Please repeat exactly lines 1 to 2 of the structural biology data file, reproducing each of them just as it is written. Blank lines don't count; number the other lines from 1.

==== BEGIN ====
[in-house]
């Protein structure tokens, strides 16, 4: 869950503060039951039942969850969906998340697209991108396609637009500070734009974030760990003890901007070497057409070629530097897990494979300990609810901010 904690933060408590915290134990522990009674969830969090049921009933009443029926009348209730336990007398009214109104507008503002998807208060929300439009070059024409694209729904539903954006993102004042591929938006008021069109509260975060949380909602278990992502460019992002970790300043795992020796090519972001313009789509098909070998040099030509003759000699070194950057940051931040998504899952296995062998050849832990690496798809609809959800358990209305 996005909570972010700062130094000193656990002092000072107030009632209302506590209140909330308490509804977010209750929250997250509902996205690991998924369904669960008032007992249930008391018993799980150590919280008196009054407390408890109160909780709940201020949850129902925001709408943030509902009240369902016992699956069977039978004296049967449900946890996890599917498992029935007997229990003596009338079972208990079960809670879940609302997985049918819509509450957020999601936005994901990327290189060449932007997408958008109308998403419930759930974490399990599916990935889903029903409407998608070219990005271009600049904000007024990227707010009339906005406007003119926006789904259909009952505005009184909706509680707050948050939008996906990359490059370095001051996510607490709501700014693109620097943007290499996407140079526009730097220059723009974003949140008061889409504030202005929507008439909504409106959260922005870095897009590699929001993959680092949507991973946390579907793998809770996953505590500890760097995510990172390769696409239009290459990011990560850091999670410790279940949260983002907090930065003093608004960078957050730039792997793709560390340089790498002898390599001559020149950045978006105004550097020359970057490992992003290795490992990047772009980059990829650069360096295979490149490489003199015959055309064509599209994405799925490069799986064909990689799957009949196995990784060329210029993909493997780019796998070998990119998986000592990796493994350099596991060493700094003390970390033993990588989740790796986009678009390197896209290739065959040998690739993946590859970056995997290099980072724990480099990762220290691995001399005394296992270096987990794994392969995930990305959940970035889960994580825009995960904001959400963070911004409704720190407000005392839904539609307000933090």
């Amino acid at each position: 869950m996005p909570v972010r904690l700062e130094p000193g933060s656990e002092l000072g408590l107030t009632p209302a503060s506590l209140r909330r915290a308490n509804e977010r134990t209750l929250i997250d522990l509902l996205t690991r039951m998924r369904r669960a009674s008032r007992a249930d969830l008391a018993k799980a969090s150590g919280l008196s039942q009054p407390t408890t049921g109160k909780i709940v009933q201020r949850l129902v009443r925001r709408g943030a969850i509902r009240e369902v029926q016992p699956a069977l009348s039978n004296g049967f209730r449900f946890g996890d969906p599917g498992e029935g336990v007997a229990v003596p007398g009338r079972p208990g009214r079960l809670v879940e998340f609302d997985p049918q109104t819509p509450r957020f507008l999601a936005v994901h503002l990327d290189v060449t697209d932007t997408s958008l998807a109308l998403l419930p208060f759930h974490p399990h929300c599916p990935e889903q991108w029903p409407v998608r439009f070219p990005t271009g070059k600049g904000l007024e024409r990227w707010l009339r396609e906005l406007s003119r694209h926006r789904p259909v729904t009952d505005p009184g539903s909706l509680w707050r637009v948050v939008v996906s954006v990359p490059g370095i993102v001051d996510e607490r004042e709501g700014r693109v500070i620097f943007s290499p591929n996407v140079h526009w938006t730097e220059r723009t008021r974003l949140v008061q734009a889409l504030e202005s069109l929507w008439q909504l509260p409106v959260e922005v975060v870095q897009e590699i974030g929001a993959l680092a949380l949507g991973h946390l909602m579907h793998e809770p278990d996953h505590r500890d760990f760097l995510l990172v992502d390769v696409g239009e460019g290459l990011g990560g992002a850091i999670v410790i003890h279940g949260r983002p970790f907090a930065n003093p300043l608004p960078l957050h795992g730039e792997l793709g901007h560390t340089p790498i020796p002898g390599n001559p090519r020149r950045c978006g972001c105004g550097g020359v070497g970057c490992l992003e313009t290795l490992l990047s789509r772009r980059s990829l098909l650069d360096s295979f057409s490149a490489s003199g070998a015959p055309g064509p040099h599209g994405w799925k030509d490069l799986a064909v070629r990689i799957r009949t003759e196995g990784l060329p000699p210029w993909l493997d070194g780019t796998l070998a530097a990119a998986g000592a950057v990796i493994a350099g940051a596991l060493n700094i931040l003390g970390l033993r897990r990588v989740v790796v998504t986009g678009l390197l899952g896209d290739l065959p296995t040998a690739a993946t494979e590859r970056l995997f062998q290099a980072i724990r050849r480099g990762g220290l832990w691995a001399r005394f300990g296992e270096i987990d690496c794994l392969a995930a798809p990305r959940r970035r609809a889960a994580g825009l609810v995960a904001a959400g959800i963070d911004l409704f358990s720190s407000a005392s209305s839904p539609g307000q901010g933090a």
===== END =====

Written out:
[in-house]
């Protein structure tokens, strides 16, 4: 869950503060039951039942969850969906998340697209991108396609637009500070734009974030760990003890901007070497057409070629530097897990494979300990609810901010 904690933060408590915290134990522990009674969830969090049921009933009443029926009348209730336990007398009214109104507008503002998807208060929300439009070059024409694209729904539903954006993102004042591929938006008021069109509260975060949380909602278990992502460019992002970790300043795992020796090519972001313009789509098909070998040099030509003759000699070194950057940051931040998504899952296995062998050849832990690496798809609809959800358990209305 996005909570972010700062130094000193656990002092000072107030009632209302506590209140909330308490509804977010209750929250997250509902996205690991998924369904669960008032007992249930008391018993799980150590919280008196009054407390408890109160909780709940201020949850129902925001709408943030509902009240369902016992699956069977039978004296049967449900946890996890599917498992029935007997229990003596009338079972208990079960809670879940609302997985049918819509509450957020999601936005994901990327290189060449932007997408958008109308998403419930759930974490399990599916990935889903029903409407998608070219990005271009600049904000007024990227707010009339906005406007003119926006789904259909009952505005009184909706509680707050948050939008996906990359490059370095001051996510607490709501700014693109620097943007290499996407140079526009730097220059723009974003949140008061889409504030202005929507008439909504409106959260922005870095897009590699929001993959680092949507991973946390579907793998809770996953505590500890760097995510990172390769696409239009290459990011990560850091999670410790279940949260983002907090930065003093608004960078957050730039792997793709560390340089790498002898390599001559020149950045978006105004550097020359970057490992992003290795490992990047772009980059990829650069360096295979490149490489003199015959055309064509599209994405799925490069799986064909990689799957009949196995990784060329210029993909493997780019796998070998990119998986000592990796493994350099596991060493700094003390970390033993990588989740790796986009678009390197896209290739065959040998690739993946590859970056995997290099980072724990480099990762220290691995001399005394296992270096987990794994392969995930990305959940970035889960994580825009995960904001959400963070911004409704720190407000005392839904539609307000933090």